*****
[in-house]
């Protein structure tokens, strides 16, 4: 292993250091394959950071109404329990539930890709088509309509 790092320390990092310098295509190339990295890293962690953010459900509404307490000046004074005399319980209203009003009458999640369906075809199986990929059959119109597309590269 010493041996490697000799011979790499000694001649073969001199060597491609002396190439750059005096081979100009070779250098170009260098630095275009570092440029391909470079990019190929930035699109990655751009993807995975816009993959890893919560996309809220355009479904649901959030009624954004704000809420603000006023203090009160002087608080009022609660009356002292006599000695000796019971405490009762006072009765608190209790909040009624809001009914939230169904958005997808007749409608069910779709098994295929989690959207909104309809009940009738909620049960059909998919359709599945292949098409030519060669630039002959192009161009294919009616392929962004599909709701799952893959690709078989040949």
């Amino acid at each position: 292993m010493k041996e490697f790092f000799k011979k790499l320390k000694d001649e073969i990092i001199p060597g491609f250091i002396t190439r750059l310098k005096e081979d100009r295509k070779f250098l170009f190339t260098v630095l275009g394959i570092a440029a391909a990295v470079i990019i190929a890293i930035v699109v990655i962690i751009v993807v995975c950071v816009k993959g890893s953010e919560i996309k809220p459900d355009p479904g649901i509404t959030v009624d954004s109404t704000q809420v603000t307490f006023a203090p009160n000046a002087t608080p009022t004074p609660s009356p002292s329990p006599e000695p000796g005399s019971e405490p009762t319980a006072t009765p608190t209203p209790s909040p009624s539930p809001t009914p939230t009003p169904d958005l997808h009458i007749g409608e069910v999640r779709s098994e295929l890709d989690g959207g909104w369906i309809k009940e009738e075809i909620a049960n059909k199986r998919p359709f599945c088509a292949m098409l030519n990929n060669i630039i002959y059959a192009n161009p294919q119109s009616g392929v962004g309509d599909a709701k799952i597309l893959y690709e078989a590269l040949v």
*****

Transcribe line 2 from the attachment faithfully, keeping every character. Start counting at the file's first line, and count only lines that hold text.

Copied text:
């Protein structure tokens, strides 16, 4: 292993250091394959950071109404329990539930890709088509309509 790092320390990092310098295509190339990295890293962690953010459900509404307490000046004074005399319980209203009003009458999640369906075809199986990929059959119109597309590269 010493041996490697000799011979790499000694001649073969001199060597491609002396190439750059005096081979100009070779250098170009260098630095275009570092440029391909470079990019190929930035699109990655751009993807995975816009993959890893919560996309809220355009479904649901959030009624954004704000809420603000006023203090009160002087608080009022609660009356002292006599000695000796019971405490009762006072009765608190209790909040009624809001009914939230169904958005997808007749409608069910779709098994295929989690959207909104309809009940009738909620049960059909998919359709599945292949098409030519060669630039002959192009161009294919009616392929962004599909709701799952893959690709078989040949």